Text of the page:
After a coaching career that spanned over 30 years and several levels of experience, Mitch Korn was prepared to retire.
His contract with the Nashville Predators was set to expire at the end of June and the franchise that had employed him to develop its goaltenders for 15 seasons was eager to re-sign him, but he felt ready to move on.
That was until Korn heard from recently hired Washington Capitals coach Barry Trotz, whom he coached alongside throughout the Predators' existence.
"Barry's like family," Korn said during a conference call Tuesday. "And when family asks you for help, you respond."
Korn was officially hired by the Capitals as their goaltending coach Tuesday, two weeks after it was initially reported that he would join Trotz's staff.
“We’re like an old married couple,” Korn said of his relationship with Trotz. “We finish each other’s sentences. He knows what I think and what I believe, and I believe he believes the same things. It’s very rare we’ve had an argument over a goalie, an argument over a goal. He gets it.”
The 56-year-old brings with him a proven track record of molding unheralded goaltenders into NHL mainstays and a literal bag of tricks developed to hone every skill imaginable.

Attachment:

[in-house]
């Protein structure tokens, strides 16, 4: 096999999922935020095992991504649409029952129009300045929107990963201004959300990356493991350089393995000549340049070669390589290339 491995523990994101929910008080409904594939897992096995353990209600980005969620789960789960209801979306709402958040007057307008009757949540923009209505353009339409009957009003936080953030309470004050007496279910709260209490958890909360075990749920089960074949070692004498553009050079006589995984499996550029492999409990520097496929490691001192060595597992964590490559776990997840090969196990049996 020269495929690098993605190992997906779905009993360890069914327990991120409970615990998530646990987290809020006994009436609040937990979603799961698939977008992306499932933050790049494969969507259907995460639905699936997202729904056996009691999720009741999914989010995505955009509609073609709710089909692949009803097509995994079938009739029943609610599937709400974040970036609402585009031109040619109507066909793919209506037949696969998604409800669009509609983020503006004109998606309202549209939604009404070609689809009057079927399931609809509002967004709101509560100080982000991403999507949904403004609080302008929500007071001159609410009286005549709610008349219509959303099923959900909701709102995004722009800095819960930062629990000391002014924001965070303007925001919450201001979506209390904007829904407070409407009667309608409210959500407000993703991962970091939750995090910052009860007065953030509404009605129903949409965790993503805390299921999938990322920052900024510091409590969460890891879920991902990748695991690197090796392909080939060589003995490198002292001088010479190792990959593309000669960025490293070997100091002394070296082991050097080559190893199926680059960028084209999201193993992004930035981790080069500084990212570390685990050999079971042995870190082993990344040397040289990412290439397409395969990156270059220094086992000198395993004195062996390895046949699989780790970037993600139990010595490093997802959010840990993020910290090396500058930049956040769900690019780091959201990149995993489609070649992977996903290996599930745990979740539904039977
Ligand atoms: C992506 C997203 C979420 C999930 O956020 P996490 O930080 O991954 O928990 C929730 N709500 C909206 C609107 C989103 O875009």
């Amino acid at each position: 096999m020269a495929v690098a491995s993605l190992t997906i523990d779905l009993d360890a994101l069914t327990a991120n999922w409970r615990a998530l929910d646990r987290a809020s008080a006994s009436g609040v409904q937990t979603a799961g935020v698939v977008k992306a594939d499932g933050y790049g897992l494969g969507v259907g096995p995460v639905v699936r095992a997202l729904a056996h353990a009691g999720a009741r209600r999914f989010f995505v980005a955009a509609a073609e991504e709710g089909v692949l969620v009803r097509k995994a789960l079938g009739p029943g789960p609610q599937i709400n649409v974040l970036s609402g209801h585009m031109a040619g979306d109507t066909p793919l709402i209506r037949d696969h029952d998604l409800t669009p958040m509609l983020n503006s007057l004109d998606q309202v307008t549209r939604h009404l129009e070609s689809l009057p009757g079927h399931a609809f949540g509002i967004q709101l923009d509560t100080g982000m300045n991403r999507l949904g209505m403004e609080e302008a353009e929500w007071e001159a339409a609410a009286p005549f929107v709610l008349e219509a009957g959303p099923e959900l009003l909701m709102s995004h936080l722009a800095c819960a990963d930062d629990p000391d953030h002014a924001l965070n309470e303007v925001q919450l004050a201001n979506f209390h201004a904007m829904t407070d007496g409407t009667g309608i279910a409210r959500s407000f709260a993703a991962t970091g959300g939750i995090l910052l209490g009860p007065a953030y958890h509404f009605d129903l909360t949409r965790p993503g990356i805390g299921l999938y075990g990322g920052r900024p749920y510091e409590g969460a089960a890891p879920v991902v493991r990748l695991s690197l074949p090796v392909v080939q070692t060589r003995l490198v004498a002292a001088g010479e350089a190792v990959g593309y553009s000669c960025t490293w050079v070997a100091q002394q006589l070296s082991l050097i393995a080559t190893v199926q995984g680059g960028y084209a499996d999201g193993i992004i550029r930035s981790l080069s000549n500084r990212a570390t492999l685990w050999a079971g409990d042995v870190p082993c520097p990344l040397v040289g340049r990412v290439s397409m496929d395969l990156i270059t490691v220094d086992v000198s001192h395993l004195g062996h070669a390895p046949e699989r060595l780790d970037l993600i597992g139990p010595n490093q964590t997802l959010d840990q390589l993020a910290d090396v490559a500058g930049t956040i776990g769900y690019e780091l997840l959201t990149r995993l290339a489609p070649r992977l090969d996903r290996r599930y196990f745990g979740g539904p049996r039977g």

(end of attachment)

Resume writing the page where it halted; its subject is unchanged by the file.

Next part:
In Washington, Korn will be tasked with getting the most out of Braden Holtby, whose uneven 2013-14 season has been widely recounted. Korn has spoken to Holtby and watched some video, allowing him to formulate his initial thoughts on the 24-year-old.
“He’s very focused,” Korn said. “He’s very cerebral. He’s got a big body and he’s very athletic. Those things are great in today’s NHL game. I am Braden’s fourth goalie coach in the time that he’s been in Washington. I hope to bring some continuity, which hasn’t necessarily been there.
“We hope we can make him an elite goalie in the National Hockey League without putting too much pressure on him by making that statement.”
Korn will replace Olaf Kolzig, who expressed his desire not to continue in his role as a full-time goaltending coach in order to spend more time with his family. Korn and Kolzig, who have known each other for over 20 years, will discuss how Kolzig will be utilized going forward.
“We have a long relationship and we’ve been talking about what he wants to do and what he can do,” Korn said. “He’s got a unique family situation. Obviously he’s traveled a ton, being a pro goalie for a long time. We’re working to put the best package together for him to make it work, from scouting to coaching, a variety of different things to make it work.
"Olie will be a part of what we do. That decision has been made. Everybody’s on board.”
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